Just a brief dispatch this week from the trenches of The Great Fantasy Baseball Invitational, where the elite meet to compete and tweet, and where the Birchwood Brothers, for the first time in history, drafted a pitcher in an early round. (We drafted third and took Max Scherzer.) We will no doubt have more to say about our draft results in the upcoming weeks, but if you just can’t wait, check out the pulse-quickening action in our league, and all the others, here, and share your thoughts with us.
Despite the all-absorbing interest of TGBFI, we would be remiss in failing to call your attention—and that of our opponents, though they probably know this already—to Brad Keller. His NFBC Average Draft Position of 413—in other words, he’s a reserve-rounder—strikes us as verging on criminal lunacy. We found our way to him the same way we found our way to Blake Snell last season (we didn’t get around to writing about this, so you’ll have to take our word for it). We looked for (1) young pitchers—under 26 and in no more than their third MLB season—who (2) pitched at least 50 innings in both halves of the preceding season, and (3) significantly increased their rate of inducing swings at pitches outside the strike zone while (4) simultaneously decreasing hitters’ contact rate on pitches thrown outside the strike zone. Our hypothesis is that this betokens an increasing ability to fool hitters with bad pitches, which—especially if, unlike Snell but like Keller, you aren’t a strikeout machine—conduces to success.
So here are Keller’s numbers: In the first half, he had an O-Swing rate of 28.0%, which was the 28th lowest out of 160 pitchers with 50-plus innings. His O-Contact rate was 67.7%, which was 55th highest. In the second half, his O-Swing rate was the 27th highest of 118 pitchers. His O-Contact rate was 63.6%, which was midpack: 55th lowest.
Fairly extreme, right? So what might have brought this change about? You have here an 8th-round draft choice out of the enchantingly-named Flowery Branch High School who had successive mediocre seasons in 2016 (high A) and 2017 (AA), and was then chosen in the Rule 5 draft by the Reds, who swiftly traded him to the Royals because the Reds of course don’t need pitching. In 2016, Baseball Prospectus characterized Keller’s changeup as “inconsistent” and his slider as “always bad.”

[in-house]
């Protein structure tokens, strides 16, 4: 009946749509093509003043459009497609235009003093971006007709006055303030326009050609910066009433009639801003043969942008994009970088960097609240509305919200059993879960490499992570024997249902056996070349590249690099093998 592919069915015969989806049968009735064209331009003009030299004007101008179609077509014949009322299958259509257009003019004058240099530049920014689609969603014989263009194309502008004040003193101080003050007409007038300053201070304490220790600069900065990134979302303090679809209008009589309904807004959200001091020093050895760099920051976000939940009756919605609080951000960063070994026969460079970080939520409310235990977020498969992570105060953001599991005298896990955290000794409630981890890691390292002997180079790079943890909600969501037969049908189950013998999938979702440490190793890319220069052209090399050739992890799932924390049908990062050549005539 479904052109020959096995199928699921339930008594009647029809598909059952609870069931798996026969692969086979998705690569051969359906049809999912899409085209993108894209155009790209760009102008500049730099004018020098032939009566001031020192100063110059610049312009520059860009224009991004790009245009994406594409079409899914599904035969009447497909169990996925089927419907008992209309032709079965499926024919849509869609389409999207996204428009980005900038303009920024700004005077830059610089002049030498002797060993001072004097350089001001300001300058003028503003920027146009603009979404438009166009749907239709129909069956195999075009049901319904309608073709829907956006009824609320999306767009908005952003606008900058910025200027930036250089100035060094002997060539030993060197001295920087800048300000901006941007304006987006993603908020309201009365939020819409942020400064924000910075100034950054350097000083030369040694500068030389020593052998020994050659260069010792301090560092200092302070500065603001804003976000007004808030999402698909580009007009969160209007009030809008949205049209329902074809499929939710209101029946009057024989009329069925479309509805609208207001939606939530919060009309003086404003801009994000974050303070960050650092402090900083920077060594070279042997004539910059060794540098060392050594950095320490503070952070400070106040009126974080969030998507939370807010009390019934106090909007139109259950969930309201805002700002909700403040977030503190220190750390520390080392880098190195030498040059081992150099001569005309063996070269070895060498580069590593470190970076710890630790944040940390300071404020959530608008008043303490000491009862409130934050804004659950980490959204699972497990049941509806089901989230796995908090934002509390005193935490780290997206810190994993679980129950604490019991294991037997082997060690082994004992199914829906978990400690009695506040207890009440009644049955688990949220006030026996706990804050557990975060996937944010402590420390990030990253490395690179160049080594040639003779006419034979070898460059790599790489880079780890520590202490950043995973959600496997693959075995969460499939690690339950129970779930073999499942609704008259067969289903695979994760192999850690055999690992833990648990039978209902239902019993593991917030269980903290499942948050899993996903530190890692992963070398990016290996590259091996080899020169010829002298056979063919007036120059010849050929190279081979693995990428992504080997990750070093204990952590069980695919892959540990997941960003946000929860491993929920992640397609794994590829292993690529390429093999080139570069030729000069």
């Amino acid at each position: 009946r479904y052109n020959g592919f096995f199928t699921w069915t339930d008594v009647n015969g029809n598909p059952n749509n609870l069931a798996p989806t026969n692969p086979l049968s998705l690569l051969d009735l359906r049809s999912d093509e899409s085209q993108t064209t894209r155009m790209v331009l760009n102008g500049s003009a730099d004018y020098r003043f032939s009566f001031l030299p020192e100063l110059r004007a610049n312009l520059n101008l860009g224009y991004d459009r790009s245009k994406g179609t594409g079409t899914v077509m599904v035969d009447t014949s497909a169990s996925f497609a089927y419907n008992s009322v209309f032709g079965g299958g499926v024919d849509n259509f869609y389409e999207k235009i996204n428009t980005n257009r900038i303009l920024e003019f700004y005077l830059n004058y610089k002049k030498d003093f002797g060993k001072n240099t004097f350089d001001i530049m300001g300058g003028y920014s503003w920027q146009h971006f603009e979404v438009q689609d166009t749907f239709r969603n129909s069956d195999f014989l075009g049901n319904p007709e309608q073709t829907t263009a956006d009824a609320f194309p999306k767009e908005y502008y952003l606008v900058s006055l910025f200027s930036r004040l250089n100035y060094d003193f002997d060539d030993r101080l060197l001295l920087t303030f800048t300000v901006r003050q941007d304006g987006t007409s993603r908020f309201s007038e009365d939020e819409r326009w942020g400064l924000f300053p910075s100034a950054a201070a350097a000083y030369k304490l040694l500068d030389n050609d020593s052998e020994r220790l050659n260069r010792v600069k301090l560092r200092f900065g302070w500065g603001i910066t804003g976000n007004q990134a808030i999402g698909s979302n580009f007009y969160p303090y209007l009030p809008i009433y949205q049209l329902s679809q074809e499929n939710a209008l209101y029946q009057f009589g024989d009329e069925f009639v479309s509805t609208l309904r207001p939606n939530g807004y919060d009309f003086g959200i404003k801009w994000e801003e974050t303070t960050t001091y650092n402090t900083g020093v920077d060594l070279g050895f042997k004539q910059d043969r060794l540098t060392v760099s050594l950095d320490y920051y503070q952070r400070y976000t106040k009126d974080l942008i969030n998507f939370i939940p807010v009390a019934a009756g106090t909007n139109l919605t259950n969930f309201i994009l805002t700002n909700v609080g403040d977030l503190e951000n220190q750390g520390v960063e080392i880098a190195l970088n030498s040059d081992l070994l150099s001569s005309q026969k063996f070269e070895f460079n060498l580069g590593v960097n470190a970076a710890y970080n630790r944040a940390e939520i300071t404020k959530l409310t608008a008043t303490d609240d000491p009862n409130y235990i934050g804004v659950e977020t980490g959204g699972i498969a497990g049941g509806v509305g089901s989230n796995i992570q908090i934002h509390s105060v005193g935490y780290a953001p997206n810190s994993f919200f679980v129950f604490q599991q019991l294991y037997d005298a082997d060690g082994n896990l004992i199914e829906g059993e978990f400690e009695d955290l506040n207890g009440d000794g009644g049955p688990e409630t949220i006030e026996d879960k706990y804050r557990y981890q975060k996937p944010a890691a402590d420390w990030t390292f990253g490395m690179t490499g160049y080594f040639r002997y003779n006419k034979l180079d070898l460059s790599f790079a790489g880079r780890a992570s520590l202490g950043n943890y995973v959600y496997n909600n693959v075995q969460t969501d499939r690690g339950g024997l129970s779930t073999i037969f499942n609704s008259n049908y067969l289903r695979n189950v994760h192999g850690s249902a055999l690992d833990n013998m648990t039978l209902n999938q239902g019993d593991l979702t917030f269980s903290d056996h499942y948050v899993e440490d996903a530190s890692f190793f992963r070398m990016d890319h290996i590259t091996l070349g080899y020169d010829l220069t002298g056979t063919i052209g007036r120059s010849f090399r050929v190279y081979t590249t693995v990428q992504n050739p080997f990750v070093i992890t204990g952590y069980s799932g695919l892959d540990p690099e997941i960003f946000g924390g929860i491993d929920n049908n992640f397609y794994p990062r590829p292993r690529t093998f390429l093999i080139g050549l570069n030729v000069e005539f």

As so often before, Jeff Zimmerman of Fangraphs has figured out the answer. He notes, in his brief profile of Keller, that Keller’s second-half improvement is attributable to “improving the effectiveness of his slider.” We add to this the interesting facts that (1) Keller entered the Royals’ rotation only at the end of May, that (2) thereafter, he ranked 48th of 106 pitchers Third Time Through the Batting Order—not magical, but not bad, and that (3) despite switching from reliever to starter, he increased his strikeout rate in the second half.
So what we’re seeing is a guy who figured out that, to thrive as a major league starter, he needed a good pitch beyond his already-good sinker, and then developed and deployed it over the course of the second half. Let’s suppose that you get from Keller throughout 2019 what you got in the second half of 2018—not a completely implausible supposition, correct? You will get 154 innings with a 3.04 ERA, a 1.25 WHIP, 14 wins, and about 7 strikeouts per inning. Cut the wins in half to account for the fact that he pitches with the Royals and that’s still worth $10 or so. Really, folks—are you so allergic to lowish strikeout rates that you’d rather have, say, Jake Odorizzi (ADP 374)? We bet you the Royals wouldn’t.
The Birchwood Brothers are two guys with the improbable surname of Smirlock. Michael, the younger brother, brings his skills as a former Professor of Economics to bear on baseball statistics. Dan, the older brother, brings his skills as a former college English professor and recently-retired lawyer to bear on his brother's delphic mutterings. They seek to delight and instruct. They tweet when the spirit moves them @birchwoodbroth2.